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At Home in the World: Reflections on Belonging While Wandering the Globe
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At Home in the World: Reflections on Belonging While Wandering the Globe

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4.06  ·  Rating details ·  5,042 ratings  ·  706 reviews
As Tsh Oxenreider, author of Notes From a Blue Bike, chronicles her family's adventure around the world--seeing, smelling, and tasting the widely varying cultures along the way--she discovers what it truly means to be at home.

The wide world is calling.

Americans Tsh and Kyle met and married in Kosovo. They lived as expats for most of a decade. They've been back in the State
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Hardcover, 288 pages
Published April 18th 2017 by Thomas Nelson (first published April 2017)
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4.06  · 
Rating details
 ·  5,042 ratings  ·  706 reviews


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Daniel Espinoza
Jun 24, 2017 rated it it was ok
Shelves: read-in-2017
This book was a struggle to finish.

The author and her family spent the (school not full) year of travel either being exhausted because scheduling too much travel, drinking coffee, stating how expensive travel is (duh), or just "hanging with friends in exotic locations" which is like showing the reader your boring vacation pictures.

There was hardly any insight into the people or places they traveled to unless it was the people serving them in some way. Don't expect to gain any understanding abo
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Mary
Apr 19, 2017 rated it it was amazing
Confession time: my whole life, I've towed the line between deeply homebodied and restless adventurer, filled with wanderlust. I thought this was... a personality quirk. That at any given time, I just had to fit myself in one mold or the other, hoping that the other, just-as-valid piece of my personality didn't show itself too much. I thought it was just me who felt this way.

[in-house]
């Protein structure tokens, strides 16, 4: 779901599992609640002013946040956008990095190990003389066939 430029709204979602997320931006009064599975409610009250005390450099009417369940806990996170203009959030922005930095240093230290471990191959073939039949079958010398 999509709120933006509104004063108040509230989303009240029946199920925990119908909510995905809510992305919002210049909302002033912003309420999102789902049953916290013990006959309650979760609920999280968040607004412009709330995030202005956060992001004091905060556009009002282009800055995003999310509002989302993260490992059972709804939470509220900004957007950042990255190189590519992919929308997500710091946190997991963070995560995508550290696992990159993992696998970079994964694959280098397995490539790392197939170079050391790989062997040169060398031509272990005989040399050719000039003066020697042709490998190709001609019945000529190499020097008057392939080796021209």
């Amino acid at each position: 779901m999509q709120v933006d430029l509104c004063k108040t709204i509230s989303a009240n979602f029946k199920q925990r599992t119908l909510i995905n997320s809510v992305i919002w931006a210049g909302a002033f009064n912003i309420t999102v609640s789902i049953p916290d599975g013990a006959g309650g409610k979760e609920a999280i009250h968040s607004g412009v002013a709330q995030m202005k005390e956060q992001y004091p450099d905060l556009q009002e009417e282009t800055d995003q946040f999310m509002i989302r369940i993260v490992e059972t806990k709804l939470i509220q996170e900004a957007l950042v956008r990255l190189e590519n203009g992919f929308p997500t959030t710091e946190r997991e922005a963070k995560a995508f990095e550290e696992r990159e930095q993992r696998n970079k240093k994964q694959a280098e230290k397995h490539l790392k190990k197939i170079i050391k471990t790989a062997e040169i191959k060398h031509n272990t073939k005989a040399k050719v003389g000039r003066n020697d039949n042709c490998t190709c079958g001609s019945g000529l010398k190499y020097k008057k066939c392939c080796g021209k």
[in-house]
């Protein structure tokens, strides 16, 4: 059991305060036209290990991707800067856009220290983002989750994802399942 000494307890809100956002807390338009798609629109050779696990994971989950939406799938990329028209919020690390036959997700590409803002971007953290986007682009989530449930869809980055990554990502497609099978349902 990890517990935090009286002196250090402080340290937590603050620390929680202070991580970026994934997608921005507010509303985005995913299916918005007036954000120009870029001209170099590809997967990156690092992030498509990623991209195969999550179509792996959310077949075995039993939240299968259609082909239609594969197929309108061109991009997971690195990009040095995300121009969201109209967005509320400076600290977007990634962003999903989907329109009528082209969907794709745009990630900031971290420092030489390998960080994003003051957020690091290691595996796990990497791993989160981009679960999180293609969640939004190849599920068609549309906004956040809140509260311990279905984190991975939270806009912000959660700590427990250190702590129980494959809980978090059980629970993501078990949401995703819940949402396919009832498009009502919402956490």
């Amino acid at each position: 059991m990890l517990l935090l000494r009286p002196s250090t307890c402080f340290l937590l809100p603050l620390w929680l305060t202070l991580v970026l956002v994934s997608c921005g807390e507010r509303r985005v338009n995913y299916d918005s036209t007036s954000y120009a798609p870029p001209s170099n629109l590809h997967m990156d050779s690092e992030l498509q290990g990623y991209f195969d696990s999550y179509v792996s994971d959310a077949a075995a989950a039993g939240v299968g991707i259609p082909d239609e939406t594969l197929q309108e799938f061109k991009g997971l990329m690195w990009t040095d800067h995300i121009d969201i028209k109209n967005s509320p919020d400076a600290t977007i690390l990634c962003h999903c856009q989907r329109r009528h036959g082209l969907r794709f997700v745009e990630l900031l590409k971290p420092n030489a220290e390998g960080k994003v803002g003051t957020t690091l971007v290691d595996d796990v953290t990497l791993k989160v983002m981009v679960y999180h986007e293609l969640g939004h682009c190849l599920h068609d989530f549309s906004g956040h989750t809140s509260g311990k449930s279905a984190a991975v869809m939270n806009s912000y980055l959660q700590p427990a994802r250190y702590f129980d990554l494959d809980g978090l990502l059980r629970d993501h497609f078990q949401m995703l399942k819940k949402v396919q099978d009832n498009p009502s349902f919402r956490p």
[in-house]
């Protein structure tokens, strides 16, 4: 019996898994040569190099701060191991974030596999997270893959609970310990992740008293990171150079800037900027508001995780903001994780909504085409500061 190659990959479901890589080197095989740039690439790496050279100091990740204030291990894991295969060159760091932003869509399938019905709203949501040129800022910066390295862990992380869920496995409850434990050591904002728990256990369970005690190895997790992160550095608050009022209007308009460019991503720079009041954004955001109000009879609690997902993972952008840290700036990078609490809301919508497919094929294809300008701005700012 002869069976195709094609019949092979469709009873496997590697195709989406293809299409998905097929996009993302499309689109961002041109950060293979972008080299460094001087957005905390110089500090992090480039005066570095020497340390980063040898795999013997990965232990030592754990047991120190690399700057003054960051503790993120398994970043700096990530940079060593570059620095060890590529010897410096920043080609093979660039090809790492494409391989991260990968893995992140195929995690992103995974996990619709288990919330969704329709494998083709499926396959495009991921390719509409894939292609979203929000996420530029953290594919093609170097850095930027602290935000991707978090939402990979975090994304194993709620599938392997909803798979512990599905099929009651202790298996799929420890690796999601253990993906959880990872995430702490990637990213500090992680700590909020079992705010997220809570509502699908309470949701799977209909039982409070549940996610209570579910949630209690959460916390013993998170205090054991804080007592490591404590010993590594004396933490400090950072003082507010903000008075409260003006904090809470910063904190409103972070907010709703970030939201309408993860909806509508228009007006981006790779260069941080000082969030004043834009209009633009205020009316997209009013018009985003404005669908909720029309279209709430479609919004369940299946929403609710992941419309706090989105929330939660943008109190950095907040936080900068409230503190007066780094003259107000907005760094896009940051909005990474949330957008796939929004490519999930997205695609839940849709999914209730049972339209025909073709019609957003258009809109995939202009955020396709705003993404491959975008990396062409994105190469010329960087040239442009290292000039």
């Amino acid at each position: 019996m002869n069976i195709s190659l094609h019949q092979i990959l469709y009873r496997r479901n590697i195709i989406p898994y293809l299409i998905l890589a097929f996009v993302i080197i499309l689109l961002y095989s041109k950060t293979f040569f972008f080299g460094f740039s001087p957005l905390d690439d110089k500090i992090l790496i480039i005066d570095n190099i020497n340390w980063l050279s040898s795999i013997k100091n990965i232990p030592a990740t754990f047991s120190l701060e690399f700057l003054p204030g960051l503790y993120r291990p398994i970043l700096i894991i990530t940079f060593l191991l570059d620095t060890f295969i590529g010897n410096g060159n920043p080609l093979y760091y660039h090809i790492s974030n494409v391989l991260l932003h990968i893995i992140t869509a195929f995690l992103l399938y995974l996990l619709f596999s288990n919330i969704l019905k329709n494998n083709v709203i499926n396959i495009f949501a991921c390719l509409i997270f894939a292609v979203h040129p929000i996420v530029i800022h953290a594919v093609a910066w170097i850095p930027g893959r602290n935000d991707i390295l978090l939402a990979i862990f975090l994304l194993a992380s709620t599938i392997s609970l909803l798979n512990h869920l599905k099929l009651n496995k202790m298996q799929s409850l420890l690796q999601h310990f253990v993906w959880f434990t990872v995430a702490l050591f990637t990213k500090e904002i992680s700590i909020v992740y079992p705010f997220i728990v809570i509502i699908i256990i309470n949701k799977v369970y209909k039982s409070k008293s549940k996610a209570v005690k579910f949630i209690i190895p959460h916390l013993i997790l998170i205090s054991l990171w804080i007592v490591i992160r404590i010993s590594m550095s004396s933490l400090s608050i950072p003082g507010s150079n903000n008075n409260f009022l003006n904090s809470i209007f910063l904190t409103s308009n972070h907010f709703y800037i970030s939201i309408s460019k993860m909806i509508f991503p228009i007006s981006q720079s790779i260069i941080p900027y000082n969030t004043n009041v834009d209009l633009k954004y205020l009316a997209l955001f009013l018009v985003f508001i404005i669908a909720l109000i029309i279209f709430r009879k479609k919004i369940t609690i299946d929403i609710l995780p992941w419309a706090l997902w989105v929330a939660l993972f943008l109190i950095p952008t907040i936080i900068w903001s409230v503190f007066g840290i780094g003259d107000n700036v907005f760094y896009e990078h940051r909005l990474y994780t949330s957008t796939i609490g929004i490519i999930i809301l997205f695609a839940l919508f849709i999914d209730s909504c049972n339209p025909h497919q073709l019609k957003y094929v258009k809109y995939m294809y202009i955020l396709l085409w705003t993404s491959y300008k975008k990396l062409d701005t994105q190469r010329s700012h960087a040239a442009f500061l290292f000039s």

Until– you guys. UNTIL! Tsh's book rocked *my* world and showed me that a) I'm so not alone and b) I didn't have to deny
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Erin
Jul 25, 2017 rated it liked it
Shelves: 2017
Decent travel memoir, but lacking in anecdotal stories. Anyone who travels around the world with husband and three kids in tow must have made some great gaffs that led to better, deeper understanding of different cultures, but this book felt fearful of exposing those vulnerabilities. There are definitely a few beautiful moments that happened in the places the author returns to, which supports my thought that she is more comfortable writing about that which makes her comfortable. I didn't come aw ...more
Kaytee Cobb
Mar 27, 2017 rated it it was amazing
I absolutely adore this travel memoir from Tsh Oxenreider. I'm a longtime fan of her blog, The Art of Simple, and her podcast, The Simple Show, and this book is like a longform version of both. Tsh's voice is clear, lyrical, and honest. She absolutely brings her #WorldWideOx travels to life in these pages, and you'll find yourself both eager for adventure and grateful for home, exactly as she intended. You'll enjoy your own prefect tension between wanderlust and cozy hominess, both/and. You'll w ...more
Kori Morris
Mar 28, 2017 rated it it was ok
The writing is lovely, but I didn't get much out of it - I think this book was adapted from blog posts, and unfortunately I did not feel it carried over well as a cohesive whole. On their own many individual chapters made good reads about places, but reading them from chapter to chapter too many words and pleasant sensations are repeated.
Alice Lippart
Mar 18, 2018 rated it it was ok
I'm pretty sure I'm not the target audience for this book, but it was still quite disappointing to me; I really feel like this book just scratches the surface of just about everything; the places, the people, the travel. Not my jam.
Jenny
May 16, 2017 rated it did not like it